Find hotels at Booking.comMy favourite hotel search: is my favourite hotel booking site and I generally use it to book all my hotels in one place.  I've come to trust's review scores, you won't be disappointed with any hotel that scores 8.0 or more.  Crucially, usually lets you book with free cancellation, which means you can confirm accommodation risk-free before train booking opens and/or you can hold accommodation while you finalise your itinerary and alter your plans as they evolve - a feature I use all the time when planning a trip.  I never book hotels non-refundably!

Backpacker hostels  If you're on a tight budget, don't forget about backpacker hostels.  Hostelworld offers online booking of cheap private rooms or dorm beds in backpacker hostels in most cities at rock-bottom prices.

Travel insurance & other tips


Staysure travel insurance


Columbus Direct logo

Always take out travel insurance

Never travel overseas without travel insurance from a reliable insurer, with at least 1m or preferably 5m medical cover.  It should also cover cancellation and loss of cash and belongings, up to a sensible limit.  An annual multi-trip policy is usually cheaper than several single-trip policies even for just 2 or 3 trips a year, I have an annual policy with myself.  Here are some suggested insurers.  Seat61 gets a small commission if you buy through these links.

UK flag offers enhanced Covid-19 protection & gets 4.7 out of 5 on Trustpilot.

UK flag is also a well-know brand.

US flag  If you live in the USA try Travel Guard USA. logo

Get an eSIM with mobile data package

Don't rely on WiFi, download an eSIM with a mobile data package for the country you're visiting and stay connected.  Most newer mobile phones can download a virtual SIM card so you don't need to buy a physical SIM, including iPhone 11 & later, see device compatibility is a reliable eSIM data retailer with a 4.5 out of 5 Trustpilot rating and a range of packages including unlimited data.


Curve card

Curve card

Get a Curve card for foreign travel

Most banks give you a poor exchange rate, then add a foreign transaction fee on top.  A Curve MasterCard means no foreign transaction fees and gives you the mid-market exchange rate, at least up to a certain limit, 500 per month at time of writing.  The money you spend on your Curve card goes straight onto one of your existing debit or credit cards.

How it works:  1. Download the Curve app for iPhone or Android.  2. Enter your details & they'll send you a Curve MasterCard - they send to the UK and most European addresses.  3. Link your existing credit & debit cards to the app, you can link up to two cards with the free version of Curve, I link my normal debit card and my normal credit card.  4. Now use the Curve MasterCard to buy things online or in person or take cash from ATMs, exactly like a normal MasterCard. Curve does the currency conversion and puts the balance in your own currency onto whichever debit or credit card is currently selected in the Curve app.  You can even change your mind about which card it goes onto, within 14 days of the transaction.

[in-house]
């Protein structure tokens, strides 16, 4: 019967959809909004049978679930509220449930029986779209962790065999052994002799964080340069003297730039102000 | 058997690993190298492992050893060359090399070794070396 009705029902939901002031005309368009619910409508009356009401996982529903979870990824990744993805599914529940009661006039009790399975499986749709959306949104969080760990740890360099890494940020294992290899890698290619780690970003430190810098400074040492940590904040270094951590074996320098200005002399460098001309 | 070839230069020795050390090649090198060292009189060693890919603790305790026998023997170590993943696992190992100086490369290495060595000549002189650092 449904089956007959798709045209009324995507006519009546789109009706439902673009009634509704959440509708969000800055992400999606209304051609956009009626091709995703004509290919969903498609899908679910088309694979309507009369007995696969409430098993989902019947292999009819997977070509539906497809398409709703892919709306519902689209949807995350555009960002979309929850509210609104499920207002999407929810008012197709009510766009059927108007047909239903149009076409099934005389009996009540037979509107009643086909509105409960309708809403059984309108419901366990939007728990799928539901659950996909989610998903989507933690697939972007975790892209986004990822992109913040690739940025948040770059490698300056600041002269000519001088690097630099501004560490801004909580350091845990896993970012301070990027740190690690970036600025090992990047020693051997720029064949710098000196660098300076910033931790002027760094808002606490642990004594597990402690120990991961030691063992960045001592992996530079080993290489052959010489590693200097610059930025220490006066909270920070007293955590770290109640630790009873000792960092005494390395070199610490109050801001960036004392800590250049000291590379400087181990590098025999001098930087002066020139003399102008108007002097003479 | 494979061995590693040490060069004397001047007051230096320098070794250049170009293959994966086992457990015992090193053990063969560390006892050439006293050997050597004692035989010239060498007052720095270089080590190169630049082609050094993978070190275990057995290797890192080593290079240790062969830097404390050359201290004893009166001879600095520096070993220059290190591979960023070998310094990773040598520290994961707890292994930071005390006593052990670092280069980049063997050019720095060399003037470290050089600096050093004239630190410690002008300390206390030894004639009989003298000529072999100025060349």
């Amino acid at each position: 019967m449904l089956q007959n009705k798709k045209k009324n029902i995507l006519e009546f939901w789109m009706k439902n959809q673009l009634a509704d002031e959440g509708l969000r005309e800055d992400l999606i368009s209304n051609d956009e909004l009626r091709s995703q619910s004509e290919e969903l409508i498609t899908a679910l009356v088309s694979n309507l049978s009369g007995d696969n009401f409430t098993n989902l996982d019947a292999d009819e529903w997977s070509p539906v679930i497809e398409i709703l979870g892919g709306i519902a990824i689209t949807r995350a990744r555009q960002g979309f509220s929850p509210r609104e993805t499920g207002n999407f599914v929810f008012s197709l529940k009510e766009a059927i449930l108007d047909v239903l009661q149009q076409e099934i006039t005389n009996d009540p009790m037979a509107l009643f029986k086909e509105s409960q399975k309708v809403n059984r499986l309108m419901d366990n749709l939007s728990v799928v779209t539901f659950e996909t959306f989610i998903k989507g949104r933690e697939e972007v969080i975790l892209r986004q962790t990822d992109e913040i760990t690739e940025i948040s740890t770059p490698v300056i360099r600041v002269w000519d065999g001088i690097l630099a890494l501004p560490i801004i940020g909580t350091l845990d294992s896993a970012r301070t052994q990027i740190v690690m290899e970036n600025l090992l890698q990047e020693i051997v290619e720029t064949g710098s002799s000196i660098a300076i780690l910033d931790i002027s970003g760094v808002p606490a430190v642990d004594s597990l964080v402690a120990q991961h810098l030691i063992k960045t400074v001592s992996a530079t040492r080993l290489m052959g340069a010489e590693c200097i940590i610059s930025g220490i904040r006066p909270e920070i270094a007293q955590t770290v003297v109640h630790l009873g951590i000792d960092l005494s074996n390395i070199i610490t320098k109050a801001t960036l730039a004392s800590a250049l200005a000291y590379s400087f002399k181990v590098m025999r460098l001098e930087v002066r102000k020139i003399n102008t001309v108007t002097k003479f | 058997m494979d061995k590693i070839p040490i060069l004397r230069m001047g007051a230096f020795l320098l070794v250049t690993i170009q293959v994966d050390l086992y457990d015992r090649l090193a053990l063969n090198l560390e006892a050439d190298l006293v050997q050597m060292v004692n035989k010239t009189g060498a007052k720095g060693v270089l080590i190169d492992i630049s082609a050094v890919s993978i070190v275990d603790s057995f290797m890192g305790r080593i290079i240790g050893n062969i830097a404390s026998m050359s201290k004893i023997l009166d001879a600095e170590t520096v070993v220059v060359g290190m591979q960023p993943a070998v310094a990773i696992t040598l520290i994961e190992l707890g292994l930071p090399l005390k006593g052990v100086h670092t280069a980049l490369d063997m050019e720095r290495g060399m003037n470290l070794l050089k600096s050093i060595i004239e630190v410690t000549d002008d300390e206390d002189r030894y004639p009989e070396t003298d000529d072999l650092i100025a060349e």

I have a Curve Blue card myself, it means I can buy a coffee on a foreign station on a card without being stung by fees and lousy exchange rates, just by tapping the Curve card on their card reader.  The money goes through Curve to my normal debit card and is taken directly from my account (in fact I have the Curve card set up as payment card on Apple Pay on my iPhone, so can double-click my phone, let it do Face ID then tap the reader with the phone - even easier than digging a card out).  I get a little commission if you sign up to Curve, but I recommend it here because I think it's great.  See details, download the app and get a Curve card, they'll give you 5 cashback through that link.


Express VPN

Get a VPN for safe browsing.  Why you need a VPN

When you're travelling you often use free WiFi in public places which may not be secure.  A VPN encrypts your connection so it's always secure, even on unsecured WiFi.  It also means you can select the geographic location of the IP address you browse with, to get around geoblocking which a surprising number of websites apply.  See VPNs & why you need one explainedExpressVPN is a best buy with a 4.7 out of 5 Trustpilot ranking which I use myself - I've signed up as an ExpressVPN affiliate, and if you go with using the links on this page, you should see a special deal, 3 months free with an annual subscription.  I get a small commission to help support this site.


Anker Powerrbank

Carry an Anker powerbank

Tickets, reservations, vaccination records and Interrail or Eurail passes are often held digitally on your mobile phone, so it's vital to keep it charged.  I always carry an Anker powerbank which can recharge my phone several times over if I can't get to a power outlet.  Buy from or from Buy from